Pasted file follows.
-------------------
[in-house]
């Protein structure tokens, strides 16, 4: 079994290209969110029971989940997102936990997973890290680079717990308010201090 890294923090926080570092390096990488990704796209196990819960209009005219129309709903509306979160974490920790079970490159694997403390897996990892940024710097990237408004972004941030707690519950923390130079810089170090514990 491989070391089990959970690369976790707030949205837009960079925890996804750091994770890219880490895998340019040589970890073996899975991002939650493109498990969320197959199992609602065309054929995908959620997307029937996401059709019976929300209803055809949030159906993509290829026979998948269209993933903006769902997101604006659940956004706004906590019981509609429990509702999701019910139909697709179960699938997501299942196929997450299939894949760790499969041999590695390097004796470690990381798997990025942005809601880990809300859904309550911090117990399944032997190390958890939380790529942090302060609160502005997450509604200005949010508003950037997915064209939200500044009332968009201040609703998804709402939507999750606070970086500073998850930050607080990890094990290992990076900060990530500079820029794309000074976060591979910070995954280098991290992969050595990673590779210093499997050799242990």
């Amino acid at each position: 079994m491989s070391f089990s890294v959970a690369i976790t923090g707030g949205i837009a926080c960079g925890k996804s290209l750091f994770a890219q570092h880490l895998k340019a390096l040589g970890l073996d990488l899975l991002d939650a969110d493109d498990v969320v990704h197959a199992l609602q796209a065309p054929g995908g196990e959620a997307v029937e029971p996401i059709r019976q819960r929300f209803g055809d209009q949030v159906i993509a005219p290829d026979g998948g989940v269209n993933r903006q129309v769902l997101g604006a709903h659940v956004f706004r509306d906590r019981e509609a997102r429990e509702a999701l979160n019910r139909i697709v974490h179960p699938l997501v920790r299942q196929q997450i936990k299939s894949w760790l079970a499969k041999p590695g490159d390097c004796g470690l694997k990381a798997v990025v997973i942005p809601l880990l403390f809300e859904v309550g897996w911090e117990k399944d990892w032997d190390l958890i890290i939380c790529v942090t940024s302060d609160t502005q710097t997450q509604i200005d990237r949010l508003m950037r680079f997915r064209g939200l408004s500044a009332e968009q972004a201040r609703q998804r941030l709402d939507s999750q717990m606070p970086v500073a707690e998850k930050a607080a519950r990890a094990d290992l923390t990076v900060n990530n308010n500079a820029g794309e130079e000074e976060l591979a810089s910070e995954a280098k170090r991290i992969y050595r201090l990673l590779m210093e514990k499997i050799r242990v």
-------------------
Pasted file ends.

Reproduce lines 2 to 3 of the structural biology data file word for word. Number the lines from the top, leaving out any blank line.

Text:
């Protein structure tokens, strides 16, 4: 079994290209969110029971989940997102936990997973890290680079717990308010201090 890294923090926080570092390096990488990704796209196990819960209009005219129309709903509306979160974490920790079970490159694997403390897996990892940024710097990237408004972004941030707690519950923390130079810089170090514990 491989070391089990959970690369976790707030949205837009960079925890996804750091994770890219880490895998340019040589970890073996899975991002939650493109498990969320197959199992609602065309054929995908959620997307029937996401059709019976929300209803055809949030159906993509290829026979998948269209993933903006769902997101604006659940956004706004906590019981509609429990509702999701019910139909697709179960699938997501299942196929997450299939894949760790499969041999590695390097004796470690990381798997990025942005809601880990809300859904309550911090117990399944032997190390958890939380790529942090302060609160502005997450509604200005949010508003950037997915064209939200500044009332968009201040609703998804709402939507999750606070970086500073998850930050607080990890094990290992990076900060990530500079820029794309000074976060591979910070995954280098991290992969050595990673590779210093499997050799242990």
């Amino acid at each position: 079994m491989s070391f089990s890294v959970a690369i976790t923090g707030g949205i837009a926080c960079g925890k996804s290209l750091f994770a890219q570092h880490l895998k340019a390096l040589g970890l073996d990488l899975l991002d939650a969110d493109d498990v969320v990704h197959a199992l609602q796209a065309p054929g995908g196990e959620a997307v029937e029971p996401i059709r019976q819960r929300f209803g055809d209009q949030v159906i993509a005219p290829d026979g998948g989940v269209n993933r903006q129309v769902l997101g604006a709903h659940v956004f706004r509306d906590r019981e509609a997102r429990e509702a999701l979160n019910r139909i697709v974490h179960p699938l997501v920790r299942q196929q997450i936990k299939s894949w760790l079970a499969k041999p590695g490159d390097c004796g470690l694997k990381a798997v990025v997973i942005p809601l880990l403390f809300e859904v309550g897996w911090e117990k399944d990892w032997d190390l958890i890290i939380c790529v942090t940024s302060d609160t502005q710097t997450q509604i200005d990237r949010l508003m950037r680079f997915r064209g939200l408004s500044a009332e968009q972004a201040r609703q998804r941030l709402d939507s999750q717990m606070p970086v500073a707690e998850k930050a607080a519950r990890a094990d290992l923390t990076v900060n990530n308010n500079a820029g794309e130079e000074e976060l591979a810089s910070e995954a280098k170090r991290i992969y050595r201090l990673l590779m210093e514990k499997i050799r242990v």